These seizures are an unconscious reaction so they are not deliberate and the person has no control over them.
One way to describe this is by comparing it to 'domestic deafness'. This is the experience of concentrating so hard on something that we don't realise when someone is talking to us. It can feel like 'turning the volume down' to drown out what is happening around you so you can concentrate. Dissociative seizures are like the body's way of 'drowning out' a frightening or painful memory so that it doesn't enter into our thoughts.
Any experiences that we have, whether good or bad, can have a deep and long-lasting effect on us, and everyone has their own way of dealing with them. Dissociative seizures are often caused by traumatic events such as:
- major accidents
- severe emotional upset (such as the death of a loved one)
- psychological stress (such as a divorce)
- difficult relationships
- physical or sexual abuse
- being bullied.
It can be hard to find the cause of someone’s dissociative seizures. For some, they start shortly after a specific event. For others, they may not start until years later or they may start suddenly for no apparent reason. Once dissociative seizures have started, they might be triggered, or brought on, when the person is stressed or frightened. Or they might happen spontaneously in situations that are not stressful or frightening. Sometimes, even the fear of having a seizure can, in itself, trigger a seizure.
Finding the original event that caused the dissociative seizures to start might help to find a way to treat the seizures. But this is not always possible and it can be hard to talk about traumatic or difficult events.
Seizures caused by a delayed response to a very stressful event or situation, for example, being in a war or a disaster, are a response to post-traumatic stress disorder (PTSD) - a condition that sometimes happens after a traumatic event. During the seizure the person may cry, scream, or have flashbacks (sudden, vivid memories of the event). They may not remember the seizures afterwards.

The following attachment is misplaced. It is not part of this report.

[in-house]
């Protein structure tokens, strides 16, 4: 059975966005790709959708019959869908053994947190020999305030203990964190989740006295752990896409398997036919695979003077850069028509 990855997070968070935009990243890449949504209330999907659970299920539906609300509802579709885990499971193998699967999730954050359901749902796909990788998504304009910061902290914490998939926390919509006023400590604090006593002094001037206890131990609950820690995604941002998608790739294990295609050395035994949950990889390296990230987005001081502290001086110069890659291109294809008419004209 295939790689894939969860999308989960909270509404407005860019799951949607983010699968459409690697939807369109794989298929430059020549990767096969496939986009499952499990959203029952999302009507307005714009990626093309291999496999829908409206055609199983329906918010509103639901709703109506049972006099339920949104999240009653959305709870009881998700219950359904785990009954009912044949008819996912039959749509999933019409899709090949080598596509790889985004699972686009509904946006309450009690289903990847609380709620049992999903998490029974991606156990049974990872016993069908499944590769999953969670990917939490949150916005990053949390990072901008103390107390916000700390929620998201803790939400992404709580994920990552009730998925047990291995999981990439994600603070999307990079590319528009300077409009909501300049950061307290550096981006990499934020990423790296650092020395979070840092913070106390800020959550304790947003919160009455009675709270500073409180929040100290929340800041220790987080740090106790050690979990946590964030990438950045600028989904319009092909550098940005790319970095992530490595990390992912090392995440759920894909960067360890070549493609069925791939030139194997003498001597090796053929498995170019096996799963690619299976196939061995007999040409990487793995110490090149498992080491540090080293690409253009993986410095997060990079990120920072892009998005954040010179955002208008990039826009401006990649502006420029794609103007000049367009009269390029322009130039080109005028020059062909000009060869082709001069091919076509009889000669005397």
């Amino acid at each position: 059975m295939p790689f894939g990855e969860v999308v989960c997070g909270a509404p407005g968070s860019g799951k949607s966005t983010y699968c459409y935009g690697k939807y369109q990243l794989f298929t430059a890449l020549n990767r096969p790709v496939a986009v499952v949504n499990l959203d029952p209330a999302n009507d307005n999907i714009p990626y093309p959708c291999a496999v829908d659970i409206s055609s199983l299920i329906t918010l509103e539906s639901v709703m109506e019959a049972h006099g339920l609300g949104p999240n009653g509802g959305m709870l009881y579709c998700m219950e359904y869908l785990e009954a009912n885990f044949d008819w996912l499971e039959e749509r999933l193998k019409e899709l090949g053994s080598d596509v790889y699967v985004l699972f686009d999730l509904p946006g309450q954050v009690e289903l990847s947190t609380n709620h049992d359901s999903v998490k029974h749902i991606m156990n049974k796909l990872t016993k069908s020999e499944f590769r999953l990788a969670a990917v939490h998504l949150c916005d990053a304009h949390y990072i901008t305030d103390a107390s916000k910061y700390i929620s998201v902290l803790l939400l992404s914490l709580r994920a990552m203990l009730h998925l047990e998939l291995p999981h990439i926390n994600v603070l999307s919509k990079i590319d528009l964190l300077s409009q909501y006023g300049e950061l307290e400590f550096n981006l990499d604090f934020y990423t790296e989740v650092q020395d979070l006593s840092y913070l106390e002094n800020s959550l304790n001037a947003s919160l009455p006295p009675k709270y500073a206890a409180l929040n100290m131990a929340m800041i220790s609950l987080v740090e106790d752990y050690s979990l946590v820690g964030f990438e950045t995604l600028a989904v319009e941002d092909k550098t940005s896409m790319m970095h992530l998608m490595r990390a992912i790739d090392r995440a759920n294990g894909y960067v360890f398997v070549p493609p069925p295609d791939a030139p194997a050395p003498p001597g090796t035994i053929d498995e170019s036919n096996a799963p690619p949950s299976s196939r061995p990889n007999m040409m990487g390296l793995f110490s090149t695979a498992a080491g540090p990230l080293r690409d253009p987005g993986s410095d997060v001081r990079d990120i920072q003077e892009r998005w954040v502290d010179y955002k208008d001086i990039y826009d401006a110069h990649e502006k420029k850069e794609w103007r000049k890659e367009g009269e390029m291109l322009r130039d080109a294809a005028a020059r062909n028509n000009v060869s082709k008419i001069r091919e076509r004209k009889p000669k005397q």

What are the symptoms?
Although dissociative seizures start as an emotional reaction, they cause a physical effect. Features of the seizure can include palpitations (being able to feel your heart beat), sweating, a dry mouth, and hyperventilation (over-breathing).
Some features of dissociative seizures are very similar to epileptic seizures. These physical features may include loss of awareness, loss of sensation, and loss of control of bodily movement.
Who has dissociative seizures?
Dissociative seizures can happen to anyone, at any age, although some factors make dissociative seizures more likely. Dissociative seizures are:
- more common in women
- more likely to start in young adults
- more likely to happen to people who have had an injury or disease or who have had severe emotional upset or stressful life events
- more common in people with other psychiatric conditions (such as depression, anxiety, personality disorders or people who self-harm).
How are dissociative seizures diagnosed?
If you have seizures, your GP will usually refer you to a specialist for diagnosis. This will usually be a neurologist (a doctor who specialises in the brain and nervous system) to see if the seizures are epileptic. Or you may be referred to a psychiatrist or psychologist (as dissociative seizures are usually classified as a psychiatric condition).
It may be easier for doctors to try and rule out possible physical causes first, including epilepsy. This will influence the types of tests you might have.
Dissociative seizures can be difficult to diagnose because they can appear similar to epileptic seizures. There are no symptoms that will definitely identify dissociative seizures from epileptic seizures.
Taking a personal history
Tests used to find the cause of seizures cannot, on their own, confirm a diagnosis. However, taking a ‘personal history’ can help to find the cause of your seizures. This includes looking at:
- your neurological history (about your brain and nervous system and its development)
- your psychological development and mental health, including whether you have had depression or other psychiatric conditions or have been subject to stress and trauma in the past
- whether there is a family history of depression or other conditions
- the history of your seizures, such as when they first started and when they happen
- whether you have been diagnosed with epilepsy but your seizures have never been controlled with anti-epileptic drugs.
what happens during the seizure
Asking you about what happens during a seizure can be helpful to find the cause. If you don’t remember your seizures, you might like to bring along someone who has seen your seizures.